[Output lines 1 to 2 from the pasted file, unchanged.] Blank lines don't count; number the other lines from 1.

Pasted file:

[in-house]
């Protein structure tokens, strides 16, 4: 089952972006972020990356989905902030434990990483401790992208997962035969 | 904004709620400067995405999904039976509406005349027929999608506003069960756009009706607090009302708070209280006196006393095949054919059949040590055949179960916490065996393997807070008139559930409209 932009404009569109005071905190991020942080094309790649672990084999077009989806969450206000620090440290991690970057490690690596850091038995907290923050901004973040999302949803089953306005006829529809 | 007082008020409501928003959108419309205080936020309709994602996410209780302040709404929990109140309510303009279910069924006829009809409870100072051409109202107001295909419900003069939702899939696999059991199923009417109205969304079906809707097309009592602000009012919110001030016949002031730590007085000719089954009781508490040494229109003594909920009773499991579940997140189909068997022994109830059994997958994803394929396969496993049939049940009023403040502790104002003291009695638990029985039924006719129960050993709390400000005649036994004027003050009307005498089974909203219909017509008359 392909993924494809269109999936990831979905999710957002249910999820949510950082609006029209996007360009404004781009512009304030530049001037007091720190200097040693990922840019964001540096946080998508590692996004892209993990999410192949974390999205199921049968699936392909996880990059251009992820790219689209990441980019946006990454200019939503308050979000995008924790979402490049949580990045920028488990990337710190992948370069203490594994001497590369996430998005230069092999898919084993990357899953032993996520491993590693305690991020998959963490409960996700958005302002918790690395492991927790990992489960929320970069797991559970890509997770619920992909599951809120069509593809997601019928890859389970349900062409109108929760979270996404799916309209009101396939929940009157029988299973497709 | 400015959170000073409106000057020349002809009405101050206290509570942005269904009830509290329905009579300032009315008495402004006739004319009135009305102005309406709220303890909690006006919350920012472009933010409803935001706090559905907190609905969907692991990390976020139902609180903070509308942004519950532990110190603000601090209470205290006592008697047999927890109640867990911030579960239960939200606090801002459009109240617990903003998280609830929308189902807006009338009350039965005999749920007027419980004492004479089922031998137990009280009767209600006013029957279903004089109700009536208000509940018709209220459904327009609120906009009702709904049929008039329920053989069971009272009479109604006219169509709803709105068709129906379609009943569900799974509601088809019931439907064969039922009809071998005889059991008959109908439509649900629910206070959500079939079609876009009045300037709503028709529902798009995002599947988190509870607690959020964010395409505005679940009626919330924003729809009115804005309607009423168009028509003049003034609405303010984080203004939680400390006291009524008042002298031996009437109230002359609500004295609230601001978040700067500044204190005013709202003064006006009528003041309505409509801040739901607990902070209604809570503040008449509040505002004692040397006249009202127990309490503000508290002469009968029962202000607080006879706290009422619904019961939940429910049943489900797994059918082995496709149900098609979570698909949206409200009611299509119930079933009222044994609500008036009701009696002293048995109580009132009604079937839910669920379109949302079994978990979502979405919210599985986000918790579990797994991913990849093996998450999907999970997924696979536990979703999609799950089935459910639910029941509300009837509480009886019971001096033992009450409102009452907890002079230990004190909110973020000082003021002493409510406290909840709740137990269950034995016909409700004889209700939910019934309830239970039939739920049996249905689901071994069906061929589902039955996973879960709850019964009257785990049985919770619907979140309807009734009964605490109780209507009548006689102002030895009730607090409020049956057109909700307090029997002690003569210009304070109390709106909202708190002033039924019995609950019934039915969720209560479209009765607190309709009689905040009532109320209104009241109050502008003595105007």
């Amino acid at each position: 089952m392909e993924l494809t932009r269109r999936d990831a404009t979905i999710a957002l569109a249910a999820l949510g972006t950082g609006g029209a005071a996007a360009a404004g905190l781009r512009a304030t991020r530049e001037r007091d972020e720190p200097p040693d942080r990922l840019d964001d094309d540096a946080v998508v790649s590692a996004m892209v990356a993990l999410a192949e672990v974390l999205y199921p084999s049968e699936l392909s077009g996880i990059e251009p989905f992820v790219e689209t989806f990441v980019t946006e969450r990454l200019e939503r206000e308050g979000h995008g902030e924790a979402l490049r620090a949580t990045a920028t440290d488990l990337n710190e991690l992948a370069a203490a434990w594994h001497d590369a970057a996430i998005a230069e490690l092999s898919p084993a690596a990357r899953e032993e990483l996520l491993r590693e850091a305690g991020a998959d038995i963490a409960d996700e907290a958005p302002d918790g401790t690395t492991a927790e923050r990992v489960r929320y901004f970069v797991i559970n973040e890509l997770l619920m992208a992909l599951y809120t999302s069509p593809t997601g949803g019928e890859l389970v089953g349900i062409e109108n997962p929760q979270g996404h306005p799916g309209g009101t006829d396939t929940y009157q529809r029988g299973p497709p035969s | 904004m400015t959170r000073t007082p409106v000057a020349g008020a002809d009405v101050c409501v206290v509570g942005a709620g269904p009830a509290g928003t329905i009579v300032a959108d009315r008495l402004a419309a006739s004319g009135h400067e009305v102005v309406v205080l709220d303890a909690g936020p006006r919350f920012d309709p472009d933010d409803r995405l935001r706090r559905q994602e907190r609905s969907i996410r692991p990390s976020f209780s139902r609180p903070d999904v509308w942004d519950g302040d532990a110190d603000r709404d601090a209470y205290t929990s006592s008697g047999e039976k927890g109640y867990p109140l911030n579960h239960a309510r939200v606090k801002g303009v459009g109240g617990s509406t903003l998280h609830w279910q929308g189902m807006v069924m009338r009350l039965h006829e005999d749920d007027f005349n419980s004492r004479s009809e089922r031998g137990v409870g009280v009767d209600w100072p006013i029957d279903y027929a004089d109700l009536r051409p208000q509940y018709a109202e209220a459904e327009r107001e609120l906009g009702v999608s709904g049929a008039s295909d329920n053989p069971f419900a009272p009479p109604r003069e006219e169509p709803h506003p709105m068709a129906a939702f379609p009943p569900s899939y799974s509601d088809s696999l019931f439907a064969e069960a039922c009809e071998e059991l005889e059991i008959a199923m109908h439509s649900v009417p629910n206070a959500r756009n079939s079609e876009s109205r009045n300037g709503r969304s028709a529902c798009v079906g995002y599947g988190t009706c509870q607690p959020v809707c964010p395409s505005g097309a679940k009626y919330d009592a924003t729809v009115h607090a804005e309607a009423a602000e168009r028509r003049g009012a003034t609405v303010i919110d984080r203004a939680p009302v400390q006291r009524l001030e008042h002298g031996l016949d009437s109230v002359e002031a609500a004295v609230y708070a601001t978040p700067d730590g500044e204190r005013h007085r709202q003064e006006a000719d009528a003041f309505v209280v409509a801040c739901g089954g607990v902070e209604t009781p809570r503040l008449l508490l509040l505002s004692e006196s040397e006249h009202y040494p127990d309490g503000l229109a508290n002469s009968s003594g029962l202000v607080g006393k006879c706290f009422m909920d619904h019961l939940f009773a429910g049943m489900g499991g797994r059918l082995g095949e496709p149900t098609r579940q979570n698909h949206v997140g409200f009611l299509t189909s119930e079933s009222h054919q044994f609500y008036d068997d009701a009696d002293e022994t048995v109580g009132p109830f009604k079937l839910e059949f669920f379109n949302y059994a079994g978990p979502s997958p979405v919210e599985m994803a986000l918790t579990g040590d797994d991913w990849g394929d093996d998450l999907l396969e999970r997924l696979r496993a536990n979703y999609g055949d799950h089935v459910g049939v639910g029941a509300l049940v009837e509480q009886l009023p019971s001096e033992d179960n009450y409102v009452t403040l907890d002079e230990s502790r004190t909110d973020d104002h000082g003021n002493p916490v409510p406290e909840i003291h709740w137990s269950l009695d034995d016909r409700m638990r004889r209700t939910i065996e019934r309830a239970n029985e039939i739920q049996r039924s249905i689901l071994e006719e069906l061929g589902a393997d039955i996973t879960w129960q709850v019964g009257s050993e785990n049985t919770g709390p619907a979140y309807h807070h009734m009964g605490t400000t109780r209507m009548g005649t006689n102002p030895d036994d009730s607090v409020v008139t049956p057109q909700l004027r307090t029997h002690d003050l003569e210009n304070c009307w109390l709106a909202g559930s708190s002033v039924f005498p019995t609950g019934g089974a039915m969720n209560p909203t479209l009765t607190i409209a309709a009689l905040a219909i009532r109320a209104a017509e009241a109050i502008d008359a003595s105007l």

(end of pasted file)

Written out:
[in-house]
């Protein structure tokens, strides 16, 4: 089952972006972020990356989905902030434990990483401790992208997962035969 | 904004709620400067995405999904039976509406005349027929999608506003069960756009009706607090009302708070209280006196006393095949054919059949040590055949179960916490065996393997807070008139559930409209 932009404009569109005071905190991020942080094309790649672990084999077009989806969450206000620090440290991690970057490690690596850091038995907290923050901004973040999302949803089953306005006829529809 | 007082008020409501928003959108419309205080936020309709994602996410209780302040709404929990109140309510303009279910069924006829009809409870100072051409109202107001295909419900003069939702899939696999059991199923009417109205969304079906809707097309009592602000009012919110001030016949002031730590007085000719089954009781508490040494229109003594909920009773499991579940997140189909068997022994109830059994997958994803394929396969496993049939049940009023403040502790104002003291009695638990029985039924006719129960050993709390400000005649036994004027003050009307005498089974909203219909017509008359 392909993924494809269109999936990831979905999710957002249910999820949510950082609006029209996007360009404004781009512009304030530049001037007091720190200097040693990922840019964001540096946080998508590692996004892209993990999410192949974390999205199921049968699936392909996880990059251009992820790219689209990441980019946006990454200019939503308050979000995008924790979402490049949580990045920028488990990337710190992948370069203490594994001497590369996430998005230069092999898919084993990357899953032993996520491993590693305690991020998959963490409960996700958005302002918790690395492991927790990992489960929320970069797991559970890509997770619920992909599951809120069509593809997601019928890859389970349900062409109108929760979270996404799916309209009101396939929940009157029988299973497709 | 400015959170000073409106000057020349002809009405101050206290509570942005269904009830509290329905009579300032009315008495402004006739004319009135009305102005309406709220303890909690006006919350920012472009933010409803935001706090559905907190609905969907692991990390976020139902609180903070509308942004519950532990110190603000601090209470205290006592008697047999927890109640867990911030579960239960939200606090801002459009109240617990903003998280609830929308189902807006009338009350039965005999749920007027419980004492004479089922031998137990009280009767209600006013029957279903004089109700009536208000509940018709209220459904327009609120906009009702709904049929008039329920053989069971009272009479109604006219169509709803709105068709129906379609009943569900799974509601088809019931439907064969039922009809071998005889059991008959109908439509649900629910206070959500079939079609876009009045300037709503028709529902798009995002599947988190509870607690959020964010395409505005679940009626919330924003729809009115804005309607009423168009028509003049003034609405303010984080203004939680400390006291009524008042002298031996009437109230002359609500004295609230601001978040700067500044204190005013709202003064006006009528003041309505409509801040739901607990902070209604809570503040008449509040505002004692040397006249009202127990309490503000508290002469009968029962202000607080006879706290009422619904019961939940429910049943489900797994059918082995496709149900098609979570698909949206409200009611299509119930079933009222044994609500008036009701009696002293048995109580009132009604079937839910669920379109949302079994978990979502979405919210599985986000918790579990797994991913990849093996998450999907999970997924696979536990979703999609799950089935459910639910029941509300009837509480009886019971001096033992009450409102009452907890002079230990004190909110973020000082003021002493409510406290909840709740137990269950034995016909409700004889209700939910019934309830239970039939739920049996249905689901071994069906061929589902039955996973879960709850019964009257785990049985919770619907979140309807009734009964605490109780209507009548006689102002030895009730607090409020049956057109909700307090029997002690003569210009304070109390709106909202708190002033039924019995609950019934039915969720209560479209009765607190309709009689905040009532109320209104009241109050502008003595105007």